The uncertainty surrounding the Covid-19 pandemic has hit all sectors of our economy, but perhaps none so hard as healthcare. Take health insurers, for example. Instead of encouraging members to get to the doctor for the care they need, health plans have pulled back (like most other industries) on their communication with members. That dry spell has had some unintended consequences.
For one thing, a new study from J.D. Power found gaps between how commercial plans communicate with members and what members expect, particularly during the pandemic. A full 48% of plan members said they feel their plan has not shown concern for their health since the pandemic reached the U.S.
Not only are these numbers concerning for health plans working to keep members happy and healthy, but they could also be related to an alarming increase in deferred healthcare services.
Screenings, routines visits and vaccinations are way down
According to the electronic medical record vendor Epic, breast and cervical cancer screenings fell by 94% in March compared to 2017-2019 averages, while colorectal cancer screenings were down 86%. The same study found that HbA1c testing for diabetic patients was down by 65%, and cholesterol and lipid panels dropped by 67%. Meanwhile, a Hill-HarrisX poll found that 30% of respondents have skipped annual wellness visits this year.
Well-child visits and immunization rates have fallen significantly as well. As scientists race against the clock to find a vaccine for Covid-19, it’s ironic that vaccination rates for diseases we can control have plummeted. During the first full week of April, the administration of measles, mumps and rubella shots tumbled by 50%, while HPV vaccines fell by 73%, according to information from the pediatric electronic health records company PCC.
These are frightening numbers that could put millions of children and hard-fought gains for herd immunity at risk.
Urgent and Emergency Care Not Immune
Perhaps even more alarming is the rate at which Americans are forgoing emergency care. Emergency visits have dropped by more than half, according to Kaiser Permanente, and state officials in California report that patient transports by ambulance have fallen by 20% to 30%.
We’ve all heard stories about patients suffering strokes or heart attacks and not seeking proper care due to fear of the virus and confusion about when and where to be seen. The situation is causing people to hold off on care that could save their lives.
What Health Plans Can Do Right Now
All of this deferred care will lead to additional stress on the healthcare system in the very near future. This backlog is creating tremendous pent-up demand that will be difficult to meet once consumers can visit their practitioner again. The delays also cost consumers precious time to diagnose and treat their conditions, costing health plans more to manage them. Many cancers, for example, are two to four times less expensive to treat when caught early compared to advanced stages. And care for members who are screened for diabetes costs $1,100 less per year than care for those who are not screened.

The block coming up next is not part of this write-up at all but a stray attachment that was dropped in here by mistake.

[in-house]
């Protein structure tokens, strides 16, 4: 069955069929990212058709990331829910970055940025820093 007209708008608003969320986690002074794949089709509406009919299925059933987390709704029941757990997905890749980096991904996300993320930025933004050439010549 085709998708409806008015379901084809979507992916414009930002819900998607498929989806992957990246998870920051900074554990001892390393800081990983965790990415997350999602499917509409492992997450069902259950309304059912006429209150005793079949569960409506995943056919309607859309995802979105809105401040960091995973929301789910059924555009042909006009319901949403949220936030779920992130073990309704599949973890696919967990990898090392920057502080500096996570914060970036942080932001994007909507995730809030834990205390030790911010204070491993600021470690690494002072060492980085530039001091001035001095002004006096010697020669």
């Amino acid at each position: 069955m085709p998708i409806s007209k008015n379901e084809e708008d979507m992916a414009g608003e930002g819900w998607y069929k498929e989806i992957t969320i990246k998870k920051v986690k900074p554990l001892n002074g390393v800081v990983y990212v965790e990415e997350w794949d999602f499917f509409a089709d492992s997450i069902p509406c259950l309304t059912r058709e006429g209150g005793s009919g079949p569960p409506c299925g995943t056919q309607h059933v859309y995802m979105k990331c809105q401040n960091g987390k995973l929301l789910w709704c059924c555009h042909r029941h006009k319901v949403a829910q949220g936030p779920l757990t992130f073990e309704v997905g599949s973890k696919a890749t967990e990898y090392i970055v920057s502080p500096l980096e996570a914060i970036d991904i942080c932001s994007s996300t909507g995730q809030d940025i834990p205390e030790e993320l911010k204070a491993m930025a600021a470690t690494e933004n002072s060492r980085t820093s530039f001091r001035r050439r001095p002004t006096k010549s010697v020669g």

Consumers can’t defer services forever, and plans can’t wait any longer to connect with their members. Here are three immediate steps all health plans should be taking:
- Engage members right now. Plans should remind their members that they must still be seen for emergency conditions. They should educate them about when and where to go for care that can’t wait, like immunizations and chronic condition management. They should encourage them to use telehealth options for more routine and preventive care. And they should promote behavioral health care options for at-risk populations. Humana and Blue Cross Blue Shield of Michigan recently announced that they are waiving copayments, deductibles and other out-of-pocket costs for the rest of the year for all Medicare Advantage members who see in-network primary care providers or behavioral health specialists.
- Recommend telehealth visits where appropriate. Before Covid-19 hit the U.S., just 9% of commercial health plan members had used telehealth services, according to the J.D. Power study. Educating members now that they don’t need to put off an annual wellness visit, colorectal cancer screening, diabetic screening or immunization will keep them healthy and help ensure chronic conditions are not progressing uncontrolled while they wait for the all-clear.
- Reward and incent positive behavior
Many health plans already use rewards and incentives (R&I) to motivate healthy member behavior. For government-sponsored Medicare Advantage and Medicaid plans, CMS recently revised its previous guidance and now allows any plan without an R&I program to start one between now and the end of the year — and expand existing programs. In a time like this, plan consumers may welcome such rewards in the face of unemployment and economic uncertainty.
In addition to incentives, highly personalized outreach to consumers is more welcome now than ever. It gives health plans the opportunity to convey to their members what is acceptable and even what is encouraged to help head off member confusion, dissatisfaction and gaps in care during this pandemic. It also benefits plans themselves — the J.D. Power study found that proactive efforts by plans to engage with members drive significant improvement in overall customer satisfaction, meaning taking action now can be a win-win proposition.
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